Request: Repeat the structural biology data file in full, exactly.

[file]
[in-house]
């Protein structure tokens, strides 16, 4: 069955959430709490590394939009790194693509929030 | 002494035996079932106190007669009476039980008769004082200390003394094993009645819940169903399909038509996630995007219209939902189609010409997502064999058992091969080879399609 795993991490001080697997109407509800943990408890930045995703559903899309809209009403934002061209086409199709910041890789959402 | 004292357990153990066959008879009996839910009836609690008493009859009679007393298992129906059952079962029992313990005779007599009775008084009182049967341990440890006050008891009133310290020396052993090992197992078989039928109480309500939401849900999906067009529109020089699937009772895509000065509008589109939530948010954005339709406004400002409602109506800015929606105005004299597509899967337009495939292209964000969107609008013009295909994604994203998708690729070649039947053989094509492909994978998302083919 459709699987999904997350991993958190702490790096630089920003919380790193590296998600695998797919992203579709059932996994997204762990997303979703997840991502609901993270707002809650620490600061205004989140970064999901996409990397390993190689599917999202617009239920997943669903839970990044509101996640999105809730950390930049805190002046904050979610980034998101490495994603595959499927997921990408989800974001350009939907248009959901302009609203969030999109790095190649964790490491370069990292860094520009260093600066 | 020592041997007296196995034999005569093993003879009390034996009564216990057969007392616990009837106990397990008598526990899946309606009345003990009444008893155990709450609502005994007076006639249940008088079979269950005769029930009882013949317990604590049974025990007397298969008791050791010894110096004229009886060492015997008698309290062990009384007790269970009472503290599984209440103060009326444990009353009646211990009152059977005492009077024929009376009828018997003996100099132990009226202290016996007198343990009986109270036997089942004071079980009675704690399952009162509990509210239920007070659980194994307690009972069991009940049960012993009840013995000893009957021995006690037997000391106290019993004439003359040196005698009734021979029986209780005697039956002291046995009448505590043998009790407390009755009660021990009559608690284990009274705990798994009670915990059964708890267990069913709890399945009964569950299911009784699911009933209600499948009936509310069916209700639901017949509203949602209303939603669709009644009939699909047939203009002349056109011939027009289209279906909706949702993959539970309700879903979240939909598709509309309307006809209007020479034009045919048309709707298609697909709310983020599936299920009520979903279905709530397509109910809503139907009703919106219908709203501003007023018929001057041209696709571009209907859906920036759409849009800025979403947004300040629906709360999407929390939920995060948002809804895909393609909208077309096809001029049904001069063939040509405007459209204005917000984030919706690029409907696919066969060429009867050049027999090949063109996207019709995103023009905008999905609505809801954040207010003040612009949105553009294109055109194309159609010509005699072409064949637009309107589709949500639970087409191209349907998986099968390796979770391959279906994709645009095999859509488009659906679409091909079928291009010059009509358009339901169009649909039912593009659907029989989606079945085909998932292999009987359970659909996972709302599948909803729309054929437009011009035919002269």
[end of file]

[in-house]
């Protein structure tokens, strides 16, 4: 069955959430709490590394939009790194693509929030 | 002494035996079932106190007669009476039980008769004082200390003394094993009645819940169903399909038509996630995007219209939902189609010409997502064999058992091969080879399609 795993991490001080697997109407509800943990408890930045995703559903899309809209009403934002061209086409199709910041890789959402 | 004292357990153990066959008879009996839910009836609690008493009859009679007393298992129906059952079962029992313990005779007599009775008084009182049967341990440890006050008891009133310290020396052993090992197992078989039928109480309500939401849900999906067009529109020089699937009772895509000065509008589109939530948010954005339709406004400002409602109506800015929606105005004299597509899967337009495939292209964000969107609008013009295909994604994203998708690729070649039947053989094509492909994978998302083919 459709699987999904997350991993958190702490790096630089920003919380790193590296998600695998797919992203579709059932996994997204762990997303979703997840991502609901993270707002809650620490600061205004989140970064999901996409990397390993190689599917999202617009239920997943669903839970990044509101996640999105809730950390930049805190002046904050979610980034998101490495994603595959499927997921990408989800974001350009939907248009959901302009609203969030999109790095190649964790490491370069990292860094520009260093600066 | 020592041997007296196995034999005569093993003879009390034996009564216990057969007392616990009837106990397990008598526990899946309606009345003990009444008893155990709450609502005994007076006639249940008088079979269950005769029930009882013949317990604590049974025990007397298969008791050791010894110096004229009886060492015997008698309290062990009384007790269970009472503290599984209440103060009326444990009353009646211990009152059977005492009077024929009376009828018997003996100099132990009226202290016996007198343990009986109270036997089942004071079980009675704690399952009162509990509210239920007070659980194994307690009972069991009940049960012993009840013995000893009957021995006690037997000391106290019993004439003359040196005698009734021979029986209780005697039956002291046995009448505590043998009790407390009755009660021990009559608690284990009274705990798994009670915990059964708890267990069913709890399945009964569950299911009784699911009933209600499948009936509310069916209700639901017949509203949602209303939603669709009644009939699909047939203009002349056109011939027009289209279906909706949702993959539970309700879903979240939909598709509309309307006809209007020479034009045919048309709707298609697909709310983020599936299920009520979903279905709530397509109910809503139907009703919106219908709203501003007023018929001057041209696709571009209907859906920036759409849009800025979403947004300040629906709360999407929390939920995060948002809804895909393609909208077309096809001029049904001069063939040509405007459209204005917000984030919706690029409907696919066969060429009867050049027999090949063109996207019709995103023009905008999905609505809801954040207010003040612009949105553009294109055109194309159609010509005699072409064949637009309107589709949500639970087409191209349907998986099968390796979770391959279906994709645009095999859509488009659906679409091909079928291009010059009509358009339901169009649909039912593009659907029989989606079945085909998932292999009987359970659909996972709302599948909803729309054929437009011009035919002269």